I recently curated an entire list of sites to help teachers use in the classroom for lessons on evaluation online information – and most of the links on the list came from Facebook. I am not ignorant of the irony in that statement, but I will say that the particular Facebook group that this came from is my favorite and most educational – the Distance Learning Educators group. If you are looking for help or ideas in anything related to distance learning, this group is extremely knowledgeable and supportive. When a teacher recently asked for advice for lessons to use with her 12th graders about fake news, a stream of educators responded, and most of the answers were new to me.
First of all, I need to give a HUGE shoutout to Bob Flora at Jigsaw Explorer. When I was writing my post about doing collaborative jigsaw puzzles online, I e-mailed Jigsaw Explorer to see if there was any way to disable the “preview” button so people would not be able to see what the completed puzzle looked like until they solved it. (If you read my original post, you saw my story about trying to use a jigsaw puzzle as a clue in a digital breakout (escape) room, thinking my high schoolers would need to solve the puzzle to get the clue, when one of the clever kids figured out all they had to do was hit the preview button.)
Bob Flora responded that they did not have such a feature at the time, but might add something some time next year. I thought that was the end of the story – but Mr. Flora did not. In an e-mail that has secured my customer loyalty for life, he informed me today that they have added a simple checkbox to the creation page so you can now hide the preview in your puzzles! This feature also disables the ability of players to change the number of puzzle pieces – so they can’t cheat by lowering the number of pieces to make it easier to solve.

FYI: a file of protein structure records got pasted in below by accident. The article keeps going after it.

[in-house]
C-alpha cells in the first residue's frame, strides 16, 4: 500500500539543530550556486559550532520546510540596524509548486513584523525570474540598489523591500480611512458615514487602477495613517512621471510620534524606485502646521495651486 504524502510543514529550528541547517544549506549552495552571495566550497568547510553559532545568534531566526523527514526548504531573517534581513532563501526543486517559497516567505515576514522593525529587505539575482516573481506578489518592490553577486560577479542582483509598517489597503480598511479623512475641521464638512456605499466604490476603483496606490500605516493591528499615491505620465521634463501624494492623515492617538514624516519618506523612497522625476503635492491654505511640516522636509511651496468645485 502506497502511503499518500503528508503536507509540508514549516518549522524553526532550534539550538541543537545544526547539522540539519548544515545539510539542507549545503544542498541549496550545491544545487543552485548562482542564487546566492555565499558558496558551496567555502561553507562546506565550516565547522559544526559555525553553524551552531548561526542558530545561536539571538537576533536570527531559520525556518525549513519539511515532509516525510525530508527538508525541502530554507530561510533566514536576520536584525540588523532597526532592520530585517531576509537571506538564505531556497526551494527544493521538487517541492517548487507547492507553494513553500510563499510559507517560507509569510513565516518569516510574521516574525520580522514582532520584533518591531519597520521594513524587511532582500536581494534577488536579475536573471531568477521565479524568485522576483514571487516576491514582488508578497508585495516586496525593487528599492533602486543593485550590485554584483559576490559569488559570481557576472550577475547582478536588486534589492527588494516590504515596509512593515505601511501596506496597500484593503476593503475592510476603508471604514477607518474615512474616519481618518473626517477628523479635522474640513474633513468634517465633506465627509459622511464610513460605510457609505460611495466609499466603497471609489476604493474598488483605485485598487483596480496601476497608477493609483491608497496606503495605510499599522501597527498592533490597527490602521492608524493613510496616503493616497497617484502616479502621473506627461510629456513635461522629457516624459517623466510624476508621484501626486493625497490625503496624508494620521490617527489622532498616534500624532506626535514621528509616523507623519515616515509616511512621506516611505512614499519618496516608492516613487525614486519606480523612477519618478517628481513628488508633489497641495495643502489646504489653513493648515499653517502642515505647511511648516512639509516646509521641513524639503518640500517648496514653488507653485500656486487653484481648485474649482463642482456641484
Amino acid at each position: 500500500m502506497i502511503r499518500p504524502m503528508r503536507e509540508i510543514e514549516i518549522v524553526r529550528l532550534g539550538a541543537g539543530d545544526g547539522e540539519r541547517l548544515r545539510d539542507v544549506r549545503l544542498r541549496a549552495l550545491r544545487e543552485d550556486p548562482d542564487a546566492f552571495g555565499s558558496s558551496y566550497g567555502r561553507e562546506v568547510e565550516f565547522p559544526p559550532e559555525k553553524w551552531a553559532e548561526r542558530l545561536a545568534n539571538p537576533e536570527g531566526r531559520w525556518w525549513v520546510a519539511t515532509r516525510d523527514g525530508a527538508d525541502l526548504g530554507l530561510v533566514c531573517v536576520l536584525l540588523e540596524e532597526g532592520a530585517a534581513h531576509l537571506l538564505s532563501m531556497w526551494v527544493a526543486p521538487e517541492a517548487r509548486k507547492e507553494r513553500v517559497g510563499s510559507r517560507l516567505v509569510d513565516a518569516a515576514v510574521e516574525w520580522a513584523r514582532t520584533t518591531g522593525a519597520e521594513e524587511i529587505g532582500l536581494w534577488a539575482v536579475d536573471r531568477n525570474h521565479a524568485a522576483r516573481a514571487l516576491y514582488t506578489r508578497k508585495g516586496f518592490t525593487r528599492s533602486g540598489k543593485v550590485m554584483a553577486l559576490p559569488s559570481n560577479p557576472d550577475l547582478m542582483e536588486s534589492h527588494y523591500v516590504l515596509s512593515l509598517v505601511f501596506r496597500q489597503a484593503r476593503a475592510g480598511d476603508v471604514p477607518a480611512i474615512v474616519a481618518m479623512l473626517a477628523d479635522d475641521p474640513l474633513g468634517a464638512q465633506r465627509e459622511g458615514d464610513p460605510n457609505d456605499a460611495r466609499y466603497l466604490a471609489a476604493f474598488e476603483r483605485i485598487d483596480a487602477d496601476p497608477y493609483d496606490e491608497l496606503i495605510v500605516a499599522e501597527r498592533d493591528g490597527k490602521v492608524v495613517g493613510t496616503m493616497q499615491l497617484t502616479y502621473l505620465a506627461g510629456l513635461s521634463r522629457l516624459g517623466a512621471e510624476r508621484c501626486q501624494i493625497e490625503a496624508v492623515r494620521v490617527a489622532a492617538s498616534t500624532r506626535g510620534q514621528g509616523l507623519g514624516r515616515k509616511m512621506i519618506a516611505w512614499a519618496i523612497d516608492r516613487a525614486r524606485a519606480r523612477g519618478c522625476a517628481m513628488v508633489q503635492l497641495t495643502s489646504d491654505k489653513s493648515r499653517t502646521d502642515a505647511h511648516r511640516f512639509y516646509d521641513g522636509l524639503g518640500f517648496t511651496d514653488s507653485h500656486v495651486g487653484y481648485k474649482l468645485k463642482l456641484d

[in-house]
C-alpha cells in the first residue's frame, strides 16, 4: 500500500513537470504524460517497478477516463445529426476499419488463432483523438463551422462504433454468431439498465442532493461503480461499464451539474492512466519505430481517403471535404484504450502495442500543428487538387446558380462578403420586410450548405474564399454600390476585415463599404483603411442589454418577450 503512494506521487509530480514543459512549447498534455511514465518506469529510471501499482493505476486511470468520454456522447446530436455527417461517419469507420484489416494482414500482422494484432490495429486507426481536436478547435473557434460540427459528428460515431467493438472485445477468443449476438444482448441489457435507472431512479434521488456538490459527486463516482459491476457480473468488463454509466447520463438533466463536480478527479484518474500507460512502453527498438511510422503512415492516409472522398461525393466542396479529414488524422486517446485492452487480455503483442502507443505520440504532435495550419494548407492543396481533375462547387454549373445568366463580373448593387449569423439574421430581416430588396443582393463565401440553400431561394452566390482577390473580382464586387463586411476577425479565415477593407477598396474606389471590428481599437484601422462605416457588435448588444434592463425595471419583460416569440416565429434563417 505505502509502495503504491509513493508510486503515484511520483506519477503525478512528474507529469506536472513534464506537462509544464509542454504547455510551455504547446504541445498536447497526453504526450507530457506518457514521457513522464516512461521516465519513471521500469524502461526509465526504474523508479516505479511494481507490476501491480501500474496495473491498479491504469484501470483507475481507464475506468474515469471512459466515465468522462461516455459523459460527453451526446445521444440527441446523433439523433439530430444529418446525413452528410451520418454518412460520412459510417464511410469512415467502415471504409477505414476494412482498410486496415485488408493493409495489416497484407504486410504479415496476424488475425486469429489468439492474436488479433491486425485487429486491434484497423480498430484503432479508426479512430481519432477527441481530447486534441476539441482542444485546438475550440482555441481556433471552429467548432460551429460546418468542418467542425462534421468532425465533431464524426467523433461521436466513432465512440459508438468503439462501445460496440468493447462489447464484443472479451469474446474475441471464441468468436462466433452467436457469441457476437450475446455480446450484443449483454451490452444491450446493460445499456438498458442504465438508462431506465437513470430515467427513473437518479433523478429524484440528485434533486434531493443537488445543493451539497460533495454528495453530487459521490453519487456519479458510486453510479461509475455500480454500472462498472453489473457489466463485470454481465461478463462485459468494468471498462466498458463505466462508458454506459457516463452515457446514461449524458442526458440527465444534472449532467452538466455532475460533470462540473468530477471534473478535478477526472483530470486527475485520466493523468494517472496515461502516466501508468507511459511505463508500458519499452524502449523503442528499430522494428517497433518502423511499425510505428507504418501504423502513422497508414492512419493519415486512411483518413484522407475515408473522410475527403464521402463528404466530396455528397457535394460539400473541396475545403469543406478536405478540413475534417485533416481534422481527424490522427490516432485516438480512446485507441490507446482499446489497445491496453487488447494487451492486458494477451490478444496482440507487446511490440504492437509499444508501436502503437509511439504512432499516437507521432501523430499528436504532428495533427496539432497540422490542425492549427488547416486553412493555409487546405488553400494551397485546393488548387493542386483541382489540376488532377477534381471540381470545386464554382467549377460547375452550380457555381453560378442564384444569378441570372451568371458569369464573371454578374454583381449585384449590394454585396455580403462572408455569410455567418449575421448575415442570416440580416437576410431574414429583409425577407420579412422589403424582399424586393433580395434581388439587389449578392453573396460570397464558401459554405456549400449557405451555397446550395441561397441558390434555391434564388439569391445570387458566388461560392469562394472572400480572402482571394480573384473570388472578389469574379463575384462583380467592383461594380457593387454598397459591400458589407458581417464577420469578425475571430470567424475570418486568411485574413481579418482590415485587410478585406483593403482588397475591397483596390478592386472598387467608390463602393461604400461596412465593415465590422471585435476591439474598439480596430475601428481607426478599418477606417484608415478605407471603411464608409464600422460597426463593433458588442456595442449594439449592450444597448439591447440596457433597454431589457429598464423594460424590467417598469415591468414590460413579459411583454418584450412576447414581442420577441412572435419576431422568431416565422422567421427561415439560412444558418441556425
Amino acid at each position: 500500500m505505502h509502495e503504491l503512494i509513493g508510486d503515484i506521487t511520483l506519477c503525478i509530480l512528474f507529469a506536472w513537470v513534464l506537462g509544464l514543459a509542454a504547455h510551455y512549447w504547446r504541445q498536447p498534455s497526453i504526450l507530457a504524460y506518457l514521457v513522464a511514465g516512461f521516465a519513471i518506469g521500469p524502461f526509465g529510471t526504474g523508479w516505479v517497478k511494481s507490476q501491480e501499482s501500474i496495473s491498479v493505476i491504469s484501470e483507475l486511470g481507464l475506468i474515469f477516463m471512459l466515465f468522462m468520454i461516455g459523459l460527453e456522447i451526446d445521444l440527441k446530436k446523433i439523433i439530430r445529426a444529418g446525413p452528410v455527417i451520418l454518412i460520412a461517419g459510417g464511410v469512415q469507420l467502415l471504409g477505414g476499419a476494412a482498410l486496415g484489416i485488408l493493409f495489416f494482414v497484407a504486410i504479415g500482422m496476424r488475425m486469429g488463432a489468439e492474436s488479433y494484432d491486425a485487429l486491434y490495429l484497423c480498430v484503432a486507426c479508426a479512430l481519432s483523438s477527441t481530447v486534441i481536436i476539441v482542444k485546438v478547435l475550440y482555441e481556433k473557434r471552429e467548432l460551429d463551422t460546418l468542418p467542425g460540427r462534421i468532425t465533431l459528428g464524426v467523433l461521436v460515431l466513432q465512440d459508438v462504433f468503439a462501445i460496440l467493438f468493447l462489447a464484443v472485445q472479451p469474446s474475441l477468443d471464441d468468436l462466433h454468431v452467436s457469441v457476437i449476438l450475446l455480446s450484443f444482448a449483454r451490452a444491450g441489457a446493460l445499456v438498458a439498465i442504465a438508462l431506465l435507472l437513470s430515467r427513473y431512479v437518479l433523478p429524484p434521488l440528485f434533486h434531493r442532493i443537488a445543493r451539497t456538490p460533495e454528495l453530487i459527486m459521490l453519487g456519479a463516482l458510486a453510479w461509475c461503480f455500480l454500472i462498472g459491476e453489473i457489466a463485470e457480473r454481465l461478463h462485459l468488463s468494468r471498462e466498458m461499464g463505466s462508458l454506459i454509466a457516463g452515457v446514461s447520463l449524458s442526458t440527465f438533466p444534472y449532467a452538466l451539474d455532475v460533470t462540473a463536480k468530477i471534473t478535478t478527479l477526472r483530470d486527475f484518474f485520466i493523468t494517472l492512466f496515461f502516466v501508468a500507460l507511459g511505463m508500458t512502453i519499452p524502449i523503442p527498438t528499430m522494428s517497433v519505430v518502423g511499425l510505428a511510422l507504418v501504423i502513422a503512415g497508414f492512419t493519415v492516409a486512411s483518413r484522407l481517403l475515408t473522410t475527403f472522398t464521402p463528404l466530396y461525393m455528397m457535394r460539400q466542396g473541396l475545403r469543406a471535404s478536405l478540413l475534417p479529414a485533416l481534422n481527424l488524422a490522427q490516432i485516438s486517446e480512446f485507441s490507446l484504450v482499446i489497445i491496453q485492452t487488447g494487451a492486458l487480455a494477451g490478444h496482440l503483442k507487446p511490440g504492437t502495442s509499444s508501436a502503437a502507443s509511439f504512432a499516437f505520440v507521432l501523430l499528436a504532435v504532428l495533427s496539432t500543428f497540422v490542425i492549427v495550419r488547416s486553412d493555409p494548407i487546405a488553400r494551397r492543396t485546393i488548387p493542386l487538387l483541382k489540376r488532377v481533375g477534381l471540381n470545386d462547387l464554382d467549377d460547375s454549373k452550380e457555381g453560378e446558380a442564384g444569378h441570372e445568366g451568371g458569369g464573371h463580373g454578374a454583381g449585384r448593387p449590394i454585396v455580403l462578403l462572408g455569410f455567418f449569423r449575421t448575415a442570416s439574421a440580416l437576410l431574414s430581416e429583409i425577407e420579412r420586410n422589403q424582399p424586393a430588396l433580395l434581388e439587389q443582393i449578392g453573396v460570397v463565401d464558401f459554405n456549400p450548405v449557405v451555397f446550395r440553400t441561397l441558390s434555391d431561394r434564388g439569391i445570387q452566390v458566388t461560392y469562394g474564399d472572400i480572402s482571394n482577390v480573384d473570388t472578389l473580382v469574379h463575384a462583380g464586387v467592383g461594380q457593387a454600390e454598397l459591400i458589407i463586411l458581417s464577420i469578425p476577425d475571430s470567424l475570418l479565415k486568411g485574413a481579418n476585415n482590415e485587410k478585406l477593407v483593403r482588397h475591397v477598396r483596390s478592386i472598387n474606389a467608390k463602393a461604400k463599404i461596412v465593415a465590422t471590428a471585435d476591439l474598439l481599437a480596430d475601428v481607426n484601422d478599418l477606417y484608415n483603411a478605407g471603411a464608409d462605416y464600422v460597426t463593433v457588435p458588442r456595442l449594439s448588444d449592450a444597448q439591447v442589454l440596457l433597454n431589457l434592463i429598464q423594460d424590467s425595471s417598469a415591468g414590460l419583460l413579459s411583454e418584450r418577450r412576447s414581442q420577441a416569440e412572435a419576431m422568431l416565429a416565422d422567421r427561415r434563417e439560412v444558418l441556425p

Here was my procedure to check out this new feature: I created a simple question on a Google slide and downloaded it as a JPG. Then I uploaded it to IMGUR, and right-clicked to get the image address. That’s what you see in the top line. I left the number of puzzle pieces at the default, and put a checkmark in “Mystery Puzzle.” (Click on any of the question marks if you need help.) Then I clicked on the Create button, and got both short and long links to the puzzle, as well as the embed code if I wanted to add it to a website. And – don’t forget – you can then visit the link, click on the 3 lines on the top left, and choose, “Modify this puzzle.” This allows you to create a game link so multiple people can work on the puzzle at the same time online!
So, for all of you who want to add a bit of fun to your class, or want to design a full digital escape challenge for your students, add Jigsaw Explorer to your resources for creating fun clues. Here is my post with other clue creation ideas.This video shows you how to make a simple Digital Breakout using Google Forms. Here are some digital breakouts I’ve created in the past.
Of course, if you really want some student buy-in, have them create the puzzles!
Thank you, Mr. Flora, for not only adding this great feature, but taking the time to communicate with me!
My latest blog post for NEO is all about encouraging students to participate in purposeful conversations about their learning – a challenging task even in a traditional classroom. As many teachers are currently working with students remotely or in a combination of face-to-face and remote, new complications have arisen when it comes to meaningful peer-to-peer discussions. In my NEO post, there are many resources for teachers that range from building a safe community to concrete methods to encourage all students to take an interest and offer their voices. I hope you will find it helpful.